Tuesday, 12 June 2012



At least with They Saved Hitler's Brain they waited about twenty years after he was dead; this silly zombie movie has arrived barely a year after Osama bin Laden was killed. Full marks for speed - it's beaten Kathryn Bigelow's dramatisation (which may or may not be called Zero Dark Thirty) to the screen by at least six months - but to be honest we don't expect movies to be that instantly topical and spending a little more time and money would probably have resulted in a better film. You're making a film, not crafting a handful of gags for this week's Have I Got News For You. Immediacy is not the object.

The basic idea behind the monumentally daft Osombie is that Osama injected himself with some kind of top secret serum just before he was killed, and came back to life with the intention of creating a zombie army of undead terrorists. A Special Forces squad of bickering badasses and hunks has been assigned to deal with the zombie outbreak in the region: they chance upon an idiot American woman searching the desert for her equally knuckleheaded brother who's travelled all the way from Colorado, by himself, on the basis of whacko conspiracy theories he found on the internet (which, admittedly, turn out to be true) and is determined to really kill Osama himself.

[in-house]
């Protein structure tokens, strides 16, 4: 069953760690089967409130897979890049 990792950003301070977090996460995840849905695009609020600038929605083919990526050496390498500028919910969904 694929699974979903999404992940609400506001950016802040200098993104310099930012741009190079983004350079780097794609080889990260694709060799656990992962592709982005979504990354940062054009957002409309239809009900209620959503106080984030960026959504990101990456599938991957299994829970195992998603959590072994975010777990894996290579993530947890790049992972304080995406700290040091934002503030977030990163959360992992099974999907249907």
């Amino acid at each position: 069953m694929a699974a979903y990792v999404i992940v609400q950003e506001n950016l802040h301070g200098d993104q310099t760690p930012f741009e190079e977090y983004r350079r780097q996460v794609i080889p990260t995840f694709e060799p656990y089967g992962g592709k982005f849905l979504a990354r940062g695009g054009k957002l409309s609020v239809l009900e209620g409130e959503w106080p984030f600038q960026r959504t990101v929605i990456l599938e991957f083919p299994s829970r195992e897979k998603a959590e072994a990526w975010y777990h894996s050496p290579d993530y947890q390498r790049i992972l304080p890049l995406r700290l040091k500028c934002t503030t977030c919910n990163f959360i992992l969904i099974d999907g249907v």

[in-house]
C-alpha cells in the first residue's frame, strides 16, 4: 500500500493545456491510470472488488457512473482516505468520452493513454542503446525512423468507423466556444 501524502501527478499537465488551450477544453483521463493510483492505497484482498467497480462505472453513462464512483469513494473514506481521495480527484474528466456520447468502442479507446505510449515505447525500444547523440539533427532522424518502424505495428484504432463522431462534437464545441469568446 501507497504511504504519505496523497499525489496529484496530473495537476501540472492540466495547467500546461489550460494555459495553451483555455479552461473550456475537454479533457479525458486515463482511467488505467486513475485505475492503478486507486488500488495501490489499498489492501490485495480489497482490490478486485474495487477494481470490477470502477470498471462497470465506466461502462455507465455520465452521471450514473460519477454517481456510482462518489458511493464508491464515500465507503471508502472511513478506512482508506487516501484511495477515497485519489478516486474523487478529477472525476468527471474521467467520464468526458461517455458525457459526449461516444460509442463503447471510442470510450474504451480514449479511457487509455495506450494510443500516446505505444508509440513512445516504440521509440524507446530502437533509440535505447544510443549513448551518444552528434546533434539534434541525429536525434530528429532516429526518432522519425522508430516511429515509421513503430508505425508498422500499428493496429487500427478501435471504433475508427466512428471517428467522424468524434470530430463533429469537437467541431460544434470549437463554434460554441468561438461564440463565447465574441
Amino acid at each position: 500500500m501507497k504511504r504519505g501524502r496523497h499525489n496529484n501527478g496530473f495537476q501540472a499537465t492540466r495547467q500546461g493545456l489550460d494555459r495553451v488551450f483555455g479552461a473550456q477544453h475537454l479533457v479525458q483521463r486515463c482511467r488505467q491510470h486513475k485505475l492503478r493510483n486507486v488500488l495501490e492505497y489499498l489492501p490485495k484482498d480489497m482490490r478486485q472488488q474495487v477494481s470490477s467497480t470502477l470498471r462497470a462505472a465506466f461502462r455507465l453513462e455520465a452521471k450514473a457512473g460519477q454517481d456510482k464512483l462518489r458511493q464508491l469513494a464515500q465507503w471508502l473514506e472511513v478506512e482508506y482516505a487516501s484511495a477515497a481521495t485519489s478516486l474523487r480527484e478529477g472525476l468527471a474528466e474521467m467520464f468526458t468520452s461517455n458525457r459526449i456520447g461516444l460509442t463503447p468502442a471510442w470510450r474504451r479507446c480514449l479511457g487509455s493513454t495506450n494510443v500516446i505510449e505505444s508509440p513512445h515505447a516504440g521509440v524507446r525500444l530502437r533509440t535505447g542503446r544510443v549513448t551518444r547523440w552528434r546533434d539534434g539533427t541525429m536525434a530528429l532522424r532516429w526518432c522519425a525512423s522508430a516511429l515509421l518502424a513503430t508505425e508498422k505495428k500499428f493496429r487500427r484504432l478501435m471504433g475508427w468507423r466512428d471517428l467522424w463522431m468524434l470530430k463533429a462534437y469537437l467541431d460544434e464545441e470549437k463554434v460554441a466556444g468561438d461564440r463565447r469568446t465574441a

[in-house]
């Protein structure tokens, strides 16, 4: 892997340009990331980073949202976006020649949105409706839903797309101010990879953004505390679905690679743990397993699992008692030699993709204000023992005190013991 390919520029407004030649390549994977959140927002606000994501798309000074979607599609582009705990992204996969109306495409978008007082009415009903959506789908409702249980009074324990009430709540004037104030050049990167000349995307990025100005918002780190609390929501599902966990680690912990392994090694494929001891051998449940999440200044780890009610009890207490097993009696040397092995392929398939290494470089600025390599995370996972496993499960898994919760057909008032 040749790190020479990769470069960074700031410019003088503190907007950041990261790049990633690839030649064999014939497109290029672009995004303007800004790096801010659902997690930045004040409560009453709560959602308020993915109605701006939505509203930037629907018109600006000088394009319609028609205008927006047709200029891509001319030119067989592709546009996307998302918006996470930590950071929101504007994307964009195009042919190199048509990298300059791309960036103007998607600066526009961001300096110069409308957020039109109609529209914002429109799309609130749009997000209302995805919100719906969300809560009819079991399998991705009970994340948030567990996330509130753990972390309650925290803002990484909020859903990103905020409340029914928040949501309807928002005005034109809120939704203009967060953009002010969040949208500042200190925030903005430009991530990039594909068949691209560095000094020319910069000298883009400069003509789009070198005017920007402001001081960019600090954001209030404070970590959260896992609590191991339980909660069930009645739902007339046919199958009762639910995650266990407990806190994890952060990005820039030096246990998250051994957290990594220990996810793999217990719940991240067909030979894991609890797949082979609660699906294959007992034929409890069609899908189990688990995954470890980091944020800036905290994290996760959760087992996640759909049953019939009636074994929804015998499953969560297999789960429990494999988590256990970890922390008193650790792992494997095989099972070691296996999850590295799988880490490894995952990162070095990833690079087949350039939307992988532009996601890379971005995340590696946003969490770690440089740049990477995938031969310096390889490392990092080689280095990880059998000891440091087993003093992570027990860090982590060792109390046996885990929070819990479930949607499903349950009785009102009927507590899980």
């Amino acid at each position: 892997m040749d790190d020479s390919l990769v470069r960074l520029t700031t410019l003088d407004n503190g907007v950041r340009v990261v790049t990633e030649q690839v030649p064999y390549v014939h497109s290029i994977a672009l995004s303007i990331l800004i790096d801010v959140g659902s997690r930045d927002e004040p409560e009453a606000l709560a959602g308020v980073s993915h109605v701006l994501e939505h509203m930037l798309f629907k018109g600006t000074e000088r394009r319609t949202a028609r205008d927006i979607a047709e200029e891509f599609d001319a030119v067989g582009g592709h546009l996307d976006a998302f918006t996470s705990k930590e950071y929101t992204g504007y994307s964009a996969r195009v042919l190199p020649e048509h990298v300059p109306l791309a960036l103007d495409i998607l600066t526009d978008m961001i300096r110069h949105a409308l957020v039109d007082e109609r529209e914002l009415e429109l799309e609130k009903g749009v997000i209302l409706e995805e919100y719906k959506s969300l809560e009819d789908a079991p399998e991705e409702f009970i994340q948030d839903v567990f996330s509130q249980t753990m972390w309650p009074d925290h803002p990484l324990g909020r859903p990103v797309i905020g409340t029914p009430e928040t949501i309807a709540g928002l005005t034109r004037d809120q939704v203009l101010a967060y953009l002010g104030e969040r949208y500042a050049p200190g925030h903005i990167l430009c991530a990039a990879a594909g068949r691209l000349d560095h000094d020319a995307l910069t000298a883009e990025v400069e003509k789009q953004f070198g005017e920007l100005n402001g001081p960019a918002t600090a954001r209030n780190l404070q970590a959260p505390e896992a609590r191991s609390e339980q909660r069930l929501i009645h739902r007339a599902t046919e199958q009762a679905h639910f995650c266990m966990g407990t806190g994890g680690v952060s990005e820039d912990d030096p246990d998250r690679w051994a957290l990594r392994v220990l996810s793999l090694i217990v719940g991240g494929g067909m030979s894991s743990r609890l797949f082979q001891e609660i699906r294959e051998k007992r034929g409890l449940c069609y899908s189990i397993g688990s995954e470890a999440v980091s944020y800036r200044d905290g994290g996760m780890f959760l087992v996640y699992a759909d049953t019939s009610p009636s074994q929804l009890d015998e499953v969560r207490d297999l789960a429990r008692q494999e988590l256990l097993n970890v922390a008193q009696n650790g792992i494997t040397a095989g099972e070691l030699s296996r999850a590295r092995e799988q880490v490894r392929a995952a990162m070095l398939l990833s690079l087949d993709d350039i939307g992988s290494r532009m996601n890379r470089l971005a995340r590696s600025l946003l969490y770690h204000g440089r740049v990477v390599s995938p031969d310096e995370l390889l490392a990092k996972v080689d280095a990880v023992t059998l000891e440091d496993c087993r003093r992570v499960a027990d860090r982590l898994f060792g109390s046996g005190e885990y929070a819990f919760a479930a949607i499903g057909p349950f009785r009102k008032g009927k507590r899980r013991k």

Although it's bolted together efficiently enough for a DTV quickie, the central idea is not a clever enough joke to last the 80 minutes, and most of the movie consists of these clowns shooting countless Afghan zombies in the head with unconvincing CGI blood spurts pasted on afterwards, and to be honest that gets pretty dull after a while. The two dumbass civilians seem remarkably unfazed by finding themselves under constant attack from the living dead and the Special Forces team apparently have an inexhaustible supply of ammunition. There's little threat and thus little suspense, and after the opening the Osama bogeyman doesn't actually show up until the last reel of the film. And when he does, he's just another drooling zombie: he can't speak, he's just a figurehead for his living followers.

It's too stupid to be any good and too obvious to be satirical: the "satire" is on the surface but there's nothing underneath it. In the question of what zombie movies are supposedly "really" about - Night Of The Living Dead is "really" about Vietnam or racism or whatever, Dawn Of The Dead is "really" about consumerism or capitalism or something - Osombie isn't "really" about the War On Terror or America's presence in Afghanistan, it's just about the zombies and a zombie Osama. It's the Troma idea of satire, though it's clearly far better made and less overtly obnoxious than most Troma product. Moments amuse, but that's all.


I'm not putting an image link, for reasons of taste, but:
Osombie [DVD]

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